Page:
Many eons ago, while warming up on rollers for a sub-freezing crit in the Boston area, I thought I had it all figured out. But I didn’t. You see, I had that distinct feeling, correc, confidence that the race was going to be mine. I had won on that course before under worse conditions and this time around, in spite of the bitter awful cold, it was a matter of formality: hold the wheels, be smart, stay at the front on the last few laps and the checkered flag will have my name on it. I am not, and never was a sprinter. But I know how to handle my bike, I was fit, and at the time I really fancied racing tricky, twisty crits. What’s not to like about them as a young buck? Short, aggressive, pushy, and in your face, I enjoyed the Joe Pesci characteristics just fine (imagine him on the sidelines yelling, “YOU’RE HURTING? I’LL SHOW YOU HURTING!”). I had a few good teammates, excellent and experienced riders with good skills who knew what to do.
Then I saw a portly fellow at the line up. I wasn’t sure if the cold was fogging my glasses, or if he was wearing extra clothing (which was merited), so I let it be and never paid any mind. Well, that one rider in particular went on to cross the finish line first. Yes he was on the “robust” side, and most intriguingly, as he got better throughout the season he got thicker, replacing the pillow under his jersey with a bigger one after every notch on his license upgrades. How is that possible? How could he move so fast, in such a gear, and navigate the 6-corner, 1km course (with hills no less) and leave us scrambling? The rest of the day was a painful lesson in humility: the husky guy rode away at some point, winning the race, and I wiped out on a mossy grate in one of the turns. I still finished the event, battered, bloodied, bruised, ego crushed under the heft of my unforgiving lesson in prejudice.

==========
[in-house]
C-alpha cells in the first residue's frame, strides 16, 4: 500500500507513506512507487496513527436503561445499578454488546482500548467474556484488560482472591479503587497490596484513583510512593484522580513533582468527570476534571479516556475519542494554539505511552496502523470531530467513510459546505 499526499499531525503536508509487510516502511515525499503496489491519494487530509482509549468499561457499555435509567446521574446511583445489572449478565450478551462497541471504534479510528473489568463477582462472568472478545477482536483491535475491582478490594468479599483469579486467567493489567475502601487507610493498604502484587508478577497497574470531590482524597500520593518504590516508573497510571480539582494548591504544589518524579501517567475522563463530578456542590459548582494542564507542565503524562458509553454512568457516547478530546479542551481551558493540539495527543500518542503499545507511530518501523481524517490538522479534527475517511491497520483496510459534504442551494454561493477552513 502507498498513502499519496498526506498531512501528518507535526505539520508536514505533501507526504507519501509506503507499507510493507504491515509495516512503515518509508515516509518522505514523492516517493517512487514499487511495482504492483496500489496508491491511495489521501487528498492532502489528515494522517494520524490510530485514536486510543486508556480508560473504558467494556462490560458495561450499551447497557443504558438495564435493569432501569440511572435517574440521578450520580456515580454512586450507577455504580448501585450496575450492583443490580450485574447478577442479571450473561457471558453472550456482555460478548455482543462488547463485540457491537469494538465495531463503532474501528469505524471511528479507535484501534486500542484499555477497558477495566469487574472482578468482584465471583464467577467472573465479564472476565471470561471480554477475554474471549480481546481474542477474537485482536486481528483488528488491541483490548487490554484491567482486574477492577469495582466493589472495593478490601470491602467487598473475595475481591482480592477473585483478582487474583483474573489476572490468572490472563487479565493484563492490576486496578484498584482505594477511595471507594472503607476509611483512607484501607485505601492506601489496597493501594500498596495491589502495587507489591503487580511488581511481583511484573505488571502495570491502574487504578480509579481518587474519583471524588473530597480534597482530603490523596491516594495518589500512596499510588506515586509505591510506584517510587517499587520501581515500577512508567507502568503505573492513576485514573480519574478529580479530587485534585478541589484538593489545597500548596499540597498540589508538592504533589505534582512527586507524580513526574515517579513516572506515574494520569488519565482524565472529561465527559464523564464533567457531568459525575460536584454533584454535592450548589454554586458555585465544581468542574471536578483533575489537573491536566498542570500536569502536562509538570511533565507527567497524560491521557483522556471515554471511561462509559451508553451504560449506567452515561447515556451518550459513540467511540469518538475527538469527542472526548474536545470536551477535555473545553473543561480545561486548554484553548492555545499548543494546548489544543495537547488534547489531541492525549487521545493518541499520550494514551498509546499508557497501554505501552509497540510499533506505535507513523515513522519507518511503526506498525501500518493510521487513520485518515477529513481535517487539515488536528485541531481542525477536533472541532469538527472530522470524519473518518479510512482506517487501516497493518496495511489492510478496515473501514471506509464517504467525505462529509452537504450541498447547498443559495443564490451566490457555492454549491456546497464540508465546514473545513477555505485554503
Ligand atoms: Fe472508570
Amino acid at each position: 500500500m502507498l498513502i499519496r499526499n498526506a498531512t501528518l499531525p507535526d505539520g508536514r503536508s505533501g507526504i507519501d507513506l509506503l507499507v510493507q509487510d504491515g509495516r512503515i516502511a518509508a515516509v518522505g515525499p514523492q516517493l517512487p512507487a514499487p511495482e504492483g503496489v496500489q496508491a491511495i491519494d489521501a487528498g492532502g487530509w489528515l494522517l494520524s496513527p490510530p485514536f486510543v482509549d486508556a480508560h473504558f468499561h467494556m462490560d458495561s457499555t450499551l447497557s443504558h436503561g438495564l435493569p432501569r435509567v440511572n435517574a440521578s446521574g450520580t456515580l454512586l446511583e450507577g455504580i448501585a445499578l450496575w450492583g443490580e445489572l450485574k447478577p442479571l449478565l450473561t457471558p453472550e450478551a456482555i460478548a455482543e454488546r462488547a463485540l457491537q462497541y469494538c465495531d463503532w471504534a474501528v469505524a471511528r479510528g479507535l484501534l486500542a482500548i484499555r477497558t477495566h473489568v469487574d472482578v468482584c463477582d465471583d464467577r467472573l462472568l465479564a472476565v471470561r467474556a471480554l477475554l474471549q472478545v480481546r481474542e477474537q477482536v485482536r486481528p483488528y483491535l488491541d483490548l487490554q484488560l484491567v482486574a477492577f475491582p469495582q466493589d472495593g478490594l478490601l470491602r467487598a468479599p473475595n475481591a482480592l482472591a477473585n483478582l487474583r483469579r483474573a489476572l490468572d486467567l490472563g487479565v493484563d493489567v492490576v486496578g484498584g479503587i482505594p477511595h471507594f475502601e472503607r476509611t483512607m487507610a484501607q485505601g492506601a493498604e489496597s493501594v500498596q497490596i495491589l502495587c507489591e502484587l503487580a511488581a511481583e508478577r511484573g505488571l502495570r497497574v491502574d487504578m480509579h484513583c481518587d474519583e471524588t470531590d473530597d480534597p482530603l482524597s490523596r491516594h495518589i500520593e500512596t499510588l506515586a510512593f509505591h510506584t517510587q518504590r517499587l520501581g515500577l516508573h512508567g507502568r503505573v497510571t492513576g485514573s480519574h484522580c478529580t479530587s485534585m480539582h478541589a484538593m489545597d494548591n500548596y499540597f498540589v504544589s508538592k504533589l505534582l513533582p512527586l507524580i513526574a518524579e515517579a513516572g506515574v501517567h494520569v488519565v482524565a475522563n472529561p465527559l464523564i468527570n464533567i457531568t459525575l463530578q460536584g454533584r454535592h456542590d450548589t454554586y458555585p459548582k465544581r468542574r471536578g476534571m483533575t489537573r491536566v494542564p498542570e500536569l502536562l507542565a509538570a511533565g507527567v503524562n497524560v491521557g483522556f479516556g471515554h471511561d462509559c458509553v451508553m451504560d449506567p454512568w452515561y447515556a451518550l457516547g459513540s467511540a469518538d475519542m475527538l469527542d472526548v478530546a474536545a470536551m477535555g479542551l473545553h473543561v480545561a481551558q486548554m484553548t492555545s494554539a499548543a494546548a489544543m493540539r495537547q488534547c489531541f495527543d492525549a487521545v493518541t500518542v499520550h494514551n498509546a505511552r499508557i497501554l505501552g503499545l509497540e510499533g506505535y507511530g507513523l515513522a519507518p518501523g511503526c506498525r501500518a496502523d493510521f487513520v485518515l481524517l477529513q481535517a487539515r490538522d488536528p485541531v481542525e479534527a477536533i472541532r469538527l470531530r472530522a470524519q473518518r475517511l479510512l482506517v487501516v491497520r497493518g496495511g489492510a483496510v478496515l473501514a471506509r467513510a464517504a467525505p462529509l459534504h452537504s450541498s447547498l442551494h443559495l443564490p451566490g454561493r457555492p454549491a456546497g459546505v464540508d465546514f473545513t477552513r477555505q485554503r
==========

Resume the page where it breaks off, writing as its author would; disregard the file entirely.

As riders we like to model ourselves after our heroes at the top of the sport. It’s double true if you engage in competition, and quadruple true if you’re an amateur of the middle category variety, aka a Joe Racer. It makes sense. The general rule that heavy-duty endurance sports result in weight loss is a well-accepted truth. But therein lies the plot sneakiness, for it wasn’t really the trouble of being beaten by a corpulent foe – the dude was just better. It was the surprise factor, as it’s not every day you have your behind handed to you by a competitor with a much bigger behind. I wonder if that’s how some pros felt when, say, Dario Pieri schooled them back in the early 2000s with a string of podium finishes at the classics, plus a well deserved win at E3 Harelbeke. I can imagine the riders distracted by his bike creaking, twisting and begging for mercy as he pounded his close to 90kg carcass around World Tour events, scaring children, smaller pros, and flattening cobblestones. Maybe that was the trick after all, his opponents downplaying his might till it was too late and he was gone, high on BBP (Big Boy Power), leaving the competition scratching their heads, trying to make sense of what has just happened.
Clearly this misconception is our own fallibility. Ignoring BBP and its appetite for dishing pain may result in a tummy ache when you find yourself on rolling terrain with a big fellow in tow. Because it will be your fault if/when you get beaten to the line by someone whose natural power and momentum will just steam roll through you, John Degenkolb-style. You may scoff when staring at the XL (or XXL) bibs while you wait for the best spot to attack, but in reality you wish you had such a clever decoy; you wish folks would drop their guard while you make minced-meat of their victory plans. Or perhaps we’re just jealous that some large gents are better at it than we are, extra kilos notwithstanding, subverting the sport’s aesthetic conventions. And believe me, I threw all I had into the quest of thickening my limbs: weight training, pork rinds, thick beer, cheese, ice cream, and all that I got were a hangover and a crappy nickname (Gustarving).
So next time you’re lining up for a crit or rolling race and you see a fellow racer bursting from his kit, think again: watch him carefully, jump on his wheel in case he attacks, and save the jokes for after the event. You may make a new friend, and who knows, maybe even have a nice meal together.